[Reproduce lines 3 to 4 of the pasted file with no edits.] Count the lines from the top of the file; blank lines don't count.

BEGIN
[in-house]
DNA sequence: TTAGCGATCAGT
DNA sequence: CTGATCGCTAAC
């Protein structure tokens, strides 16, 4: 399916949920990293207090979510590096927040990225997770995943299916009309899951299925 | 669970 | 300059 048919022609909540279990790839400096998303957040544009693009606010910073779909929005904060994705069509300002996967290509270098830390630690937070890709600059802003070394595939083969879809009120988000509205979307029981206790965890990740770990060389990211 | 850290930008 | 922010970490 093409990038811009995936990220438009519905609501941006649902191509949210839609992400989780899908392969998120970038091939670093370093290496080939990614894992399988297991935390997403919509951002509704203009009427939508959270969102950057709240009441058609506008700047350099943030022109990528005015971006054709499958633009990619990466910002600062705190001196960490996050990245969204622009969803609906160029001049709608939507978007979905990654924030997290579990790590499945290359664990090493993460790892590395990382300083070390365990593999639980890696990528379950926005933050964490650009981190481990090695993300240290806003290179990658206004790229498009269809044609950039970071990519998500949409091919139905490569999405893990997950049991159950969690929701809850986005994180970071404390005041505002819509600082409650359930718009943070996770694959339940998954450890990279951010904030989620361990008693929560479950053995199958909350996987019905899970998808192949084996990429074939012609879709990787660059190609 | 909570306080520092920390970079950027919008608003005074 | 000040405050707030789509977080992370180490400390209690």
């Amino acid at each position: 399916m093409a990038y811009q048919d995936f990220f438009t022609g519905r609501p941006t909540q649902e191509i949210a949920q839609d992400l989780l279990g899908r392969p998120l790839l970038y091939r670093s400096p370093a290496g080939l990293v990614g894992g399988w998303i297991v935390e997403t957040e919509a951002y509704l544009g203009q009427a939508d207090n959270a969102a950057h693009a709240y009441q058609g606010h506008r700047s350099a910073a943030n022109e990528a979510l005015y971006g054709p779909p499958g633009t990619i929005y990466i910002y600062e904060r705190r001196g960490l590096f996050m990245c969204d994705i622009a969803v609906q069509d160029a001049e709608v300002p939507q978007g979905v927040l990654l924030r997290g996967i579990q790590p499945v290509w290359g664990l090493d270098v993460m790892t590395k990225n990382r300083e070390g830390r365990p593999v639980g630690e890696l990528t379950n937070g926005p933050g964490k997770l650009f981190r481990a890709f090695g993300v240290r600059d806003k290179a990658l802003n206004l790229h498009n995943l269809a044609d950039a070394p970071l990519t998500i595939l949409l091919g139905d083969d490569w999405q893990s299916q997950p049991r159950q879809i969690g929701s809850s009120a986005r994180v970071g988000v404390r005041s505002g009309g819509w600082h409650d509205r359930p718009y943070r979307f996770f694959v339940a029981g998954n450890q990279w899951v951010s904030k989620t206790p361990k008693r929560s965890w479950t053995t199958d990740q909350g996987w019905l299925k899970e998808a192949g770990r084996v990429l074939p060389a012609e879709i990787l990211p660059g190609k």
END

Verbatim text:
DNA sequence: CTGATCGCTAAC
């Protein structure tokens, strides 16, 4: 399916949920990293207090979510590096927040990225997770995943299916009309899951299925 | 669970 | 300059 048919022609909540279990790839400096998303957040544009693009606010910073779909929005904060994705069509300002996967290509270098830390630690937070890709600059802003070394595939083969879809009120988000509205979307029981206790965890990740770990060389990211 | 850290930008 | 922010970490 093409990038811009995936990220438009519905609501941006649902191509949210839609992400989780899908392969998120970038091939670093370093290496080939990614894992399988297991935390997403919509951002509704203009009427939508959270969102950057709240009441058609506008700047350099943030022109990528005015971006054709499958633009990619990466910002600062705190001196960490996050990245969204622009969803609906160029001049709608939507978007979905990654924030997290579990790590499945290359664990090493993460790892590395990382300083070390365990593999639980890696990528379950926005933050964490650009981190481990090695993300240290806003290179990658206004790229498009269809044609950039970071990519998500949409091919139905490569999405893990997950049991159950969690929701809850986005994180970071404390005041505002819509600082409650359930718009943070996770694959339940998954450890990279951010904030989620361990008693929560479950053995199958909350996987019905899970998808192949084996990429074939012609879709990787660059190609 | 909570306080520092920390970079950027919008608003005074 | 000040405050707030789509977080992370180490400390209690």